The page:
Most people in Ontario buy and sell at least one house in their lives and, accordingly, become a subject to real estate laws and regulations. Perhaps more than any other area of law, real estate law is viewed by the public as a straight forward process. This is a misconception. In fact, real estate law is complex, particularly because it is affected by so many other areas of the law. Aspects of family law, environmental law, tax law, corporate commercial law, wills and estates, and other areas impinge on real estate law. In addition, there is a multitude of legislation that deals with residential real estate law, whether it be for the purchase of recreational or farm property, a condominium, a co-operative, or a resale of newly constructed home. Real estate law is further complicated by the parties to the transaction. Special considerations apply if either the vendor or the purchaser is a company, married, a minor, mentally incompetent, a religious or educational organization, a government body, a trustee, a non-resident of Canada, or dead.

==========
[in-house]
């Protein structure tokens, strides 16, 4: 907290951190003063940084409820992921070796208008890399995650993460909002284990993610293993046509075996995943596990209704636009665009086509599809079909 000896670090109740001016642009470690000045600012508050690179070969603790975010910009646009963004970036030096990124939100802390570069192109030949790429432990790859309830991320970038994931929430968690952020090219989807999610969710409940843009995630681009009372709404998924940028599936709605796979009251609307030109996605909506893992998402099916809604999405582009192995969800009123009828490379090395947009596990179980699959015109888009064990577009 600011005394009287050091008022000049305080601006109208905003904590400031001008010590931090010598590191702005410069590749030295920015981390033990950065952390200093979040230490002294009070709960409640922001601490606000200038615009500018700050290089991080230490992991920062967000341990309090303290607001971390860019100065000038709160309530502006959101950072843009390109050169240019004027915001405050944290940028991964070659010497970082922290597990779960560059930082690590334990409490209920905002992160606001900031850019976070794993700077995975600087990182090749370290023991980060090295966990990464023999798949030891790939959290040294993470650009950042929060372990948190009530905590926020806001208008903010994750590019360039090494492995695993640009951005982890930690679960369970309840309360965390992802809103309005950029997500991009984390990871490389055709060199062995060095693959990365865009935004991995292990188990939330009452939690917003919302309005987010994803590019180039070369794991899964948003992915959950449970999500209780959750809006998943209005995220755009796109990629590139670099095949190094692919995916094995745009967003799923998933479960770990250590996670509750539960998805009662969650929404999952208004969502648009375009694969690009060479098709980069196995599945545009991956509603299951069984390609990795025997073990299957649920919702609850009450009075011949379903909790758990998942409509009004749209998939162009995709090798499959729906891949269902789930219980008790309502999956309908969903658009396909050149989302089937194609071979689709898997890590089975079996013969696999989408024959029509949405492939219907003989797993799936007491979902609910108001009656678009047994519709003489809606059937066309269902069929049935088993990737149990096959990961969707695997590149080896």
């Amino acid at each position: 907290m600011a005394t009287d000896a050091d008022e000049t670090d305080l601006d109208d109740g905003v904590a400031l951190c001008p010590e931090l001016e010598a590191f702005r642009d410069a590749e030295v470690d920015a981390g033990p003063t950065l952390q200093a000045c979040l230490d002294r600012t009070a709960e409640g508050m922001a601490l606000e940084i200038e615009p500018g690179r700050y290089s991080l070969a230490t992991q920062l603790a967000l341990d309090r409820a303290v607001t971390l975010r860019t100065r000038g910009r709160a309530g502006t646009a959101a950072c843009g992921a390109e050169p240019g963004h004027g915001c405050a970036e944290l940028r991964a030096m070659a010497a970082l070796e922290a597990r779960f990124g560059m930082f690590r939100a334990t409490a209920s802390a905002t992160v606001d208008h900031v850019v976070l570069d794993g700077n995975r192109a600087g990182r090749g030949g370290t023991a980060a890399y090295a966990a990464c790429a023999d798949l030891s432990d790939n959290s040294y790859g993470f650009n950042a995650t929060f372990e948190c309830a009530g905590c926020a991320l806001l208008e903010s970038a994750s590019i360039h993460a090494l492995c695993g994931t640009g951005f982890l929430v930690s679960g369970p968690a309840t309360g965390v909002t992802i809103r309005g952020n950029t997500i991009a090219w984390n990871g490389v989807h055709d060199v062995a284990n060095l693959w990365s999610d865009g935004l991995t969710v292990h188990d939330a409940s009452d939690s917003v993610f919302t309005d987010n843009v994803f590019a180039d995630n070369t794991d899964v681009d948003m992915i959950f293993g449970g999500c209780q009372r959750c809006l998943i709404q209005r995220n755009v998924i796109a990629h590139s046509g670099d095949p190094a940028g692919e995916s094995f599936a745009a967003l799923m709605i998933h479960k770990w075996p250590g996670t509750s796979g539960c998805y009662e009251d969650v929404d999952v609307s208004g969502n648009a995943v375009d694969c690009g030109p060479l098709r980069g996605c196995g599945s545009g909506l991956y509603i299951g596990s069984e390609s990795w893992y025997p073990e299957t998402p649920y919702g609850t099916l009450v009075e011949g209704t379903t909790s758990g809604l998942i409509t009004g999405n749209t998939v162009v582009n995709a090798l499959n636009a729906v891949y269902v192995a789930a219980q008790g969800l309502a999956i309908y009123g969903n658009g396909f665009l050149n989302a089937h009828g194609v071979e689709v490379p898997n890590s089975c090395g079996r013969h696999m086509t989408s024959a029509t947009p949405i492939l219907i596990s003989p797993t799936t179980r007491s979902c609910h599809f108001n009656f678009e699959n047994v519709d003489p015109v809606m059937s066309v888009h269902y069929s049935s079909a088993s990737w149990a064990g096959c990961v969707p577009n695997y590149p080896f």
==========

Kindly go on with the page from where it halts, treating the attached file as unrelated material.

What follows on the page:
In 1998, the Government of Ontario (specifically what is now the Ministry of Government Services) together with Teranet Land Information Systems, introduced a new electronic registration system in Ontario. This new system, called Teranet, is designed to eliminate paper basedregistration for real property in the Land Titles system. It is now manadatory for certain parts of Ontario and is being rolled out gradually throught the rest of the province. Although the Ontario government divested its half interest in Teranet effective August of 2003, it continues to own the data in the land registration system, be accountable for its integrity and accuracy, and oversee and regulate statutory land registration in Ontario.